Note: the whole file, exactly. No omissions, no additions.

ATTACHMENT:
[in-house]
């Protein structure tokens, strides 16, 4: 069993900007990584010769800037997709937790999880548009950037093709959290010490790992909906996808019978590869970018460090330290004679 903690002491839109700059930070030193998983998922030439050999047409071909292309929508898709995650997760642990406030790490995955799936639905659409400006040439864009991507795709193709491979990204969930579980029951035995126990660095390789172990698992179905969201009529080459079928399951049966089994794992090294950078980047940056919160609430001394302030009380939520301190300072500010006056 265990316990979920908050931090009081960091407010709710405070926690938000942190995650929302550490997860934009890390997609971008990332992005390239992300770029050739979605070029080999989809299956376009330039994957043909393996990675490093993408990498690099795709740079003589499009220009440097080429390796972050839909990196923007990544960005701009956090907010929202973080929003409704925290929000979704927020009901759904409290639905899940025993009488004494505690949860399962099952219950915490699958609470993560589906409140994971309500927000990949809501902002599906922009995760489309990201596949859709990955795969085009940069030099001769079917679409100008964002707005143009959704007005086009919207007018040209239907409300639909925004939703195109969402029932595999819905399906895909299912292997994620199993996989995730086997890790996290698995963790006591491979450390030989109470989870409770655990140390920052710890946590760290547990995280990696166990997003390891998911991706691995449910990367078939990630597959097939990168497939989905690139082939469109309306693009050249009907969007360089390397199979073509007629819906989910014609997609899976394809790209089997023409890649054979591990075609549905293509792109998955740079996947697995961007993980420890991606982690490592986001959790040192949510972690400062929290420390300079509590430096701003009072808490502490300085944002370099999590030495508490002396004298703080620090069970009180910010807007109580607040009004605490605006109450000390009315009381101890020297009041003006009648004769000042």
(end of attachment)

[in-house]
């Protein structure tokens, strides 16, 4: 069993900007990584010769800037997709937790999880548009950037093709959290010490790992909906996808019978590869970018460090330290004679 903690002491839109700059930070030193998983998922030439050999047409071909292309929508898709995650997760642990406030790490995955799936639905659409400006040439864009991507795709193709491979990204969930579980029951035995126990660095390789172990698992179905969201009529080459079928399951049966089994794992090294950078980047940056919160609430001394302030009380939520301190300072500010006056 265990316990979920908050931090009081960091407010709710405070926690938000942190995650929302550490997860934009890390997609971008990332992005390239992300770029050739979605070029080999989809299956376009330039994957043909393996990675490093993408990498690099795709740079003589499009220009440097080429390796972050839909990196923007990544960005701009956090907010929202973080929003409704925290929000979704927020009901759904409290639905899940025993009488004494505690949860399962099952219950915490699958609470993560589906409140994971309500927000990949809501902002599906922009995760489309990201596949859709990955795969085009940069030099001769079917679409100008964002707005143009959704007005086009919207007018040209239907409300639909925004939703195109969402029932595999819905399906895909299912292997994620199993996989995730086997890790996290698995963790006591491979450390030989109470989870409770655990140390920052710890946590760290547990995280990696166990997003390891998911991706691995449910990367078939990630597959097939990168497939989905690139082939469109309306693009050249009907969007360089390397199979073509007629819906989910014609997609899976394809790209089997023409890649054979591990075609549905293509792109998955740079996947697995961007993980420890991606982690490592986001959790040192949510972690400062929290420390300079509590430096701003009072808490502490300085944002370099999590030495508490002396004298703080620090069970009180910010807007109580607040009004605490605006109450000390009315009381101890020297009041003006009648004769000042």